A tower is adorned with an equinox sundial, in an unusually good state of repair, as well as a watch-turret, engraved with the letter H, the first letter of HOUETTE, the name of the owners, a family who lived here between 1860 and 2007.
A Lescot-style opening on the ground floor completes the ornamentation of the tower. A porch way, enhanced with Doric-order columns, looks out over the parklands. Moats run alongside the southern section of the chateau as well as its outbuildings.
The hunting lodge
The hunting lodge has 111 m² of living space. It comprises a lounge, with a fireplace, a dining room and a kitchen downstairs with two bedrooms upstairs.
This lodge could be used as a caretaker’s cottage. The current owner rents it out on a yearly lease. The premises are extremely comfortable courtesy of their open-hearth fire in the lounge.
An old kennel stands facing the building and a superb row of cypress trees, planted by the owner, extends an alleyway right to the chateau boundary.
This chateau is surrounded by outbuildings, spanning a floor surface area of approx. 565 m². The south side, reflected in the moat water, extends the main building. There are three main sections: a pavilion at each end and the right-hand wing set at right angles alongside the courtyard. Two horizontal string courses run the length of the wall. The windows comprise protruding keystones. Openings are framed with stone and brick surrounds. The openings, on the ground floor of the central section, feature semi-circular arches with through brick voussoirs. Both pavilions have small openings set in the wall in order to air some of the rooms. The building has a contour and profile typical of the Puisaye region in the 19th century. A games room, spanning approx. 44 m², on the ground floor is followed by a 37 m² exercise room. Reached via an old wooden stairway, a large 56 m² room looks out over the moat. A fireplace decorates the room, its marble mantel sculpted with little cherubs.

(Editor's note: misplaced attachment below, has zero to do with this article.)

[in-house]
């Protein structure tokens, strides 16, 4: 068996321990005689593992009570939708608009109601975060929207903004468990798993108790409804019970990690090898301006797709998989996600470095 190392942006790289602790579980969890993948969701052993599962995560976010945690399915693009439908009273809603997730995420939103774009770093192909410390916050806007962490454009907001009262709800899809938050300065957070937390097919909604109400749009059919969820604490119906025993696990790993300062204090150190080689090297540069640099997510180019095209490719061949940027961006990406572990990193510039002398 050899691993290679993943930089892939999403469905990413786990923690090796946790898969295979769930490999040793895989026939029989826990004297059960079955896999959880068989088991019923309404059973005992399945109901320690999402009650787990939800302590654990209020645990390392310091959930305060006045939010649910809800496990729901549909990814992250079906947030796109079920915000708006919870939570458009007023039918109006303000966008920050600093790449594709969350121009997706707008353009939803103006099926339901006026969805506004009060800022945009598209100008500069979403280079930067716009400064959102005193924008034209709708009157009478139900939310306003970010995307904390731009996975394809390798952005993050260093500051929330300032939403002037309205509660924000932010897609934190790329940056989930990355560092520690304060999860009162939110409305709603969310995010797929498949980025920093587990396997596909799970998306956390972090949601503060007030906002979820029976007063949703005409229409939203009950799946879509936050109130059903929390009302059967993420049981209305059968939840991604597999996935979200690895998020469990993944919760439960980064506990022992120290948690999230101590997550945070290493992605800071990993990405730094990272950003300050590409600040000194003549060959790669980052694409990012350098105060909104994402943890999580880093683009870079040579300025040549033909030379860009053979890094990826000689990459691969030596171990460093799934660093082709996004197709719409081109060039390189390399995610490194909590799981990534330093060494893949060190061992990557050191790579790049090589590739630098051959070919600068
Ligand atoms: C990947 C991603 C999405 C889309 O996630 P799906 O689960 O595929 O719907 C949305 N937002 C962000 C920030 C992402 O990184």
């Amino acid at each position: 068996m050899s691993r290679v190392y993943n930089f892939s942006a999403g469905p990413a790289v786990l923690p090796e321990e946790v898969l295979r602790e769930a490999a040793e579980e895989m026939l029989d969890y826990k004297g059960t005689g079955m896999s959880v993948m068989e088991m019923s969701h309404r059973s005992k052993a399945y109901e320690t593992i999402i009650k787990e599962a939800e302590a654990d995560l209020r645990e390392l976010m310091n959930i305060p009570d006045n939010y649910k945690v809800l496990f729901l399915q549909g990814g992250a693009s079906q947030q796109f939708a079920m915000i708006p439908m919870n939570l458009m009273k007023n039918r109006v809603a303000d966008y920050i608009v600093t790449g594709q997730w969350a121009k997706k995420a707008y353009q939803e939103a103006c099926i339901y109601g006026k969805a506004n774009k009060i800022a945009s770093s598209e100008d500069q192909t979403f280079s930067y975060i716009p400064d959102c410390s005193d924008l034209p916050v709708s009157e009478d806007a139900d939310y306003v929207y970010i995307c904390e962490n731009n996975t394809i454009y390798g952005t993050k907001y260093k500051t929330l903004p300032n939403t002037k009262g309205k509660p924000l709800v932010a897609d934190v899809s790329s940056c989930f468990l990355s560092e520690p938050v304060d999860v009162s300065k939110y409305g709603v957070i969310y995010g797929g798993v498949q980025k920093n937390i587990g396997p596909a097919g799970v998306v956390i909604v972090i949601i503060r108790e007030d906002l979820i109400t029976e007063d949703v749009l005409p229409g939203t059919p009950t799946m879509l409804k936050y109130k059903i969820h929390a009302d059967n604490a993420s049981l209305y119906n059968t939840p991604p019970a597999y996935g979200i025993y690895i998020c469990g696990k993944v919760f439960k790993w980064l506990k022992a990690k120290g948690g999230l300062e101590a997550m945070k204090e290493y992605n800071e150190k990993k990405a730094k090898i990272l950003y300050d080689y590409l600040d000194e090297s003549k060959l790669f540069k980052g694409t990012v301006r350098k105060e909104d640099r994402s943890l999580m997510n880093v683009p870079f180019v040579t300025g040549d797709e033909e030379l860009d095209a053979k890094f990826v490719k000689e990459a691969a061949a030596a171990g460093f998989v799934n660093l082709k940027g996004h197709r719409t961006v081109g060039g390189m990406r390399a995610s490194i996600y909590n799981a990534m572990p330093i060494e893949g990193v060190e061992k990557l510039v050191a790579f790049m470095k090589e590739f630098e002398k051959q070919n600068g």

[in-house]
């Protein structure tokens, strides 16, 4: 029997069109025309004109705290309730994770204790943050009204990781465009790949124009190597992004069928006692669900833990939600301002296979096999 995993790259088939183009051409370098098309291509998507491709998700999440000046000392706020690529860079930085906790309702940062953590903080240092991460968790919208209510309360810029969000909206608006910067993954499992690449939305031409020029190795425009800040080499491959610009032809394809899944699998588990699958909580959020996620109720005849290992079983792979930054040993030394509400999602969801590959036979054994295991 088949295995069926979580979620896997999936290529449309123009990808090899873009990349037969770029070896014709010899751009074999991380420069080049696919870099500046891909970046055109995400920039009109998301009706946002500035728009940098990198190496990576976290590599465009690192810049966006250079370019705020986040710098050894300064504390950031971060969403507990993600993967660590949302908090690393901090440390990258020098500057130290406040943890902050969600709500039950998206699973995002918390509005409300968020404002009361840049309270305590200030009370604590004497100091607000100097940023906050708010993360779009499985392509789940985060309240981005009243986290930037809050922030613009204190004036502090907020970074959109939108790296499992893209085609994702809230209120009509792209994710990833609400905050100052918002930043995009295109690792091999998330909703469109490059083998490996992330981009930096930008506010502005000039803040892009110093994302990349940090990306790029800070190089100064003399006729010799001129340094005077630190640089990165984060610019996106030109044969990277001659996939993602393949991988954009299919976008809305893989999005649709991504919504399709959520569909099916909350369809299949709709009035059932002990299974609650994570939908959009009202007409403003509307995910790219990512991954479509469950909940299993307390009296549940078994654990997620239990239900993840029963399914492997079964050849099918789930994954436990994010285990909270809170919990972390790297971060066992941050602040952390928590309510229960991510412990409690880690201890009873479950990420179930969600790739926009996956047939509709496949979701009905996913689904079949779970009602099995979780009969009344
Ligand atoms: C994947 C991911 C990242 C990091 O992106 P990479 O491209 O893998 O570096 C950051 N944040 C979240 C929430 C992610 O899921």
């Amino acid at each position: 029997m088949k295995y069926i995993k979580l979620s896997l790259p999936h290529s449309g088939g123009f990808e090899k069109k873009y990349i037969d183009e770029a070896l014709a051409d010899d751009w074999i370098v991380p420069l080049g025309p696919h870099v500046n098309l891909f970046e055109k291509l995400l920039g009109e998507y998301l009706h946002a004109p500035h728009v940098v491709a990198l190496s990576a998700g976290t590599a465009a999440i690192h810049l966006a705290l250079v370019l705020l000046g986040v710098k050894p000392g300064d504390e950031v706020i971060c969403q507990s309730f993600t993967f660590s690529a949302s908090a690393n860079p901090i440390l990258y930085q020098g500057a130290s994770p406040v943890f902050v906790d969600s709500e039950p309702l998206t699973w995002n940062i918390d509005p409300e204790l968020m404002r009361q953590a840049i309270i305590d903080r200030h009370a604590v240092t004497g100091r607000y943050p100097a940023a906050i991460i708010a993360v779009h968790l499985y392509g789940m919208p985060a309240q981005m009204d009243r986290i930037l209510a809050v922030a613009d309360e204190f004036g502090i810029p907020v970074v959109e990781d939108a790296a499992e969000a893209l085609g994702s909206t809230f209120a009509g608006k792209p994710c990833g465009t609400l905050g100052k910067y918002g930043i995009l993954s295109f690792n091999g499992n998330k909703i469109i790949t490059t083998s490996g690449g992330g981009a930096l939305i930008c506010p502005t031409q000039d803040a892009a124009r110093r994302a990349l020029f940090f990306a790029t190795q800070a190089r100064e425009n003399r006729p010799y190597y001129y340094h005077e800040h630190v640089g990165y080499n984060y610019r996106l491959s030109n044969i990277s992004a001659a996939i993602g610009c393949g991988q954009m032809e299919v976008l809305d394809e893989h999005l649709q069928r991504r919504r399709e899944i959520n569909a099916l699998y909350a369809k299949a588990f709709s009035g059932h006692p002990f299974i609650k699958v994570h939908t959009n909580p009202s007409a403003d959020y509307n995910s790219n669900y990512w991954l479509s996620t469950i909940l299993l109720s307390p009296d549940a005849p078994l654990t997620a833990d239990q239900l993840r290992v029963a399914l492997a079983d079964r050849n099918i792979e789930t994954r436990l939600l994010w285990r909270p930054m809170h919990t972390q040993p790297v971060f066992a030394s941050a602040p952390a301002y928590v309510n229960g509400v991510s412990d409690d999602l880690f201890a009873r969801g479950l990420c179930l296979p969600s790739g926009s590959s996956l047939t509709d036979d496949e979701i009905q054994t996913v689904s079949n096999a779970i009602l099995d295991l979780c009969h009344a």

Other outbuildings such as the chateau’s farm, the habitable section of which corresponds to a floor surface area of 95 m², will simply exude charm once they have been revamped. Farm buildings, including a brick barn with a square tower which must date from an earlier period than the other buildings, complete this property. The long-sloped, hip roof and the brick facing give it enormous character. A second barn, standing at right angles to the first, closes the courtyard.
The current owner of the chateau decided to make the most of the land by rearing Irish sheep which provides a sufficiently large return per hectare to make the activity profitable and pay a substanstial part of the running costs.
The other outbuildings
A sheepfold, spanning approx. 200 m².
A cowshed spanning approx. 120 m².
A pigsty, spanning approx. 10 m².
Both landscape and property appear to have come straight from a painting by English artist, John-Constable. The stone and brick chateau is impressive, its water-filled moats demonstrating its standing. The interior decor reveals many pleasant surprises. Curiosity is piqued by vestiges of a history which, although not very old, is nonetheless mysterious. For instance, where does the tunnel in the cellar go? Furthermore, all of the outbuildings on this vast, peaceful estate are of great architectural interest. This robust, beautiful and comfortable chateau is ideal for a multitude of projects.